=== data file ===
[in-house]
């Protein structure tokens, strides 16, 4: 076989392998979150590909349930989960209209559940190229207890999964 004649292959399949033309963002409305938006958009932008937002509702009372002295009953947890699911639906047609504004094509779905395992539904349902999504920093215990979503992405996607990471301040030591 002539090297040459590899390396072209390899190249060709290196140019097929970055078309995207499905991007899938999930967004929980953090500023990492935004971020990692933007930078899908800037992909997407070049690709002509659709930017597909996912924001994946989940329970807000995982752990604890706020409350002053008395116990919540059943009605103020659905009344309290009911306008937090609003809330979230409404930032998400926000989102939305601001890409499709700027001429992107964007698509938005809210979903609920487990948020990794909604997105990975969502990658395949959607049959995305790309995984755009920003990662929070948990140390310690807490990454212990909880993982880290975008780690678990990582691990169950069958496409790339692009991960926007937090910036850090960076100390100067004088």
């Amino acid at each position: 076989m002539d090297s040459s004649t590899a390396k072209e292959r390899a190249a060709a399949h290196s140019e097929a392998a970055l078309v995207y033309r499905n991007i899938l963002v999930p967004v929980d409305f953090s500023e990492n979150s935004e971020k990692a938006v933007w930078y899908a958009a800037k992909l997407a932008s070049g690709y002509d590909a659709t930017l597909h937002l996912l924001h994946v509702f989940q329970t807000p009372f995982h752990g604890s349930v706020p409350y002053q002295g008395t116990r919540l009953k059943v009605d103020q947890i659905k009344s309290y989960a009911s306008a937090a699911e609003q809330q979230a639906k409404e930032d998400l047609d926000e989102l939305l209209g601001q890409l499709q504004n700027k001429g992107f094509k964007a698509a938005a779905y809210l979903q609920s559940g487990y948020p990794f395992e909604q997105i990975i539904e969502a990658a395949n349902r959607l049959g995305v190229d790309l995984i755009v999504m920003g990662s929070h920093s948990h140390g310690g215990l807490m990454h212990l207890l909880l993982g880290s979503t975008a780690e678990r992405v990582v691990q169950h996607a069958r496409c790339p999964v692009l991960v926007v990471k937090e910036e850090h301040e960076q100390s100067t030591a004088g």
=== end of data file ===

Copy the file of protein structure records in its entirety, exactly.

[in-house]
């Protein structure tokens, strides 16, 4: 076989392998979150590909349930989960209209559940190229207890999964 004649292959399949033309963002409305938006958009932008937002509702009372002295009953947890699911639906047609504004094509779905395992539904349902999504920093215990979503992405996607990471301040030591 002539090297040459590899390396072209390899190249060709290196140019097929970055078309995207499905991007899938999930967004929980953090500023990492935004971020990692933007930078899908800037992909997407070049690709002509659709930017597909996912924001994946989940329970807000995982752990604890706020409350002053008395116990919540059943009605103020659905009344309290009911306008937090609003809330979230409404930032998400926000989102939305601001890409499709700027001429992107964007698509938005809210979903609920487990948020990794909604997105990975969502990658395949959607049959995305790309995984755009920003990662929070948990140390310690807490990454212990909880993982880290975008780690678990990582691990169950069958496409790339692009991960926007937090910036850090960076100390100067004088």
């Amino acid at each position: 076989m002539d090297s040459s004649t590899a390396k072209e292959r390899a190249a060709a399949h290196s140019e097929a392998a970055l078309v995207y033309r499905n991007i899938l963002v999930p967004v929980d409305f953090s500023e990492n979150s935004e971020k990692a938006v933007w930078y899908a958009a800037k992909l997407a932008s070049g690709y002509d590909a659709t930017l597909h937002l996912l924001h994946v509702f989940q329970t807000p009372f995982h752990g604890s349930v706020p409350y002053q002295g008395t116990r919540l009953k059943v009605d103020q947890i659905k009344s309290y989960a009911s306008a937090a699911e609003q809330q979230a639906k409404e930032d998400l047609d926000e989102l939305l209209g601001q890409l499709q504004n700027k001429g992107f094509k964007a698509a938005a779905y809210l979903q609920s559940g487990y948020p990794f395992e909604q997105i990975i539904e969502a990658a395949n349902r959607l049959g995305v190229d790309l995984i755009v999504m920003g990662s929070h920093s948990h140390g310690g215990l807490m990454h212990l207890l909880l993982g880290s979503t975008a780690e678990r992405v990582v691990q169950h996607a069958r496409c790339p999964v692009l991960v926007v990471k937090e910036e850090h301040e960076q100390s100067t030591a004088g």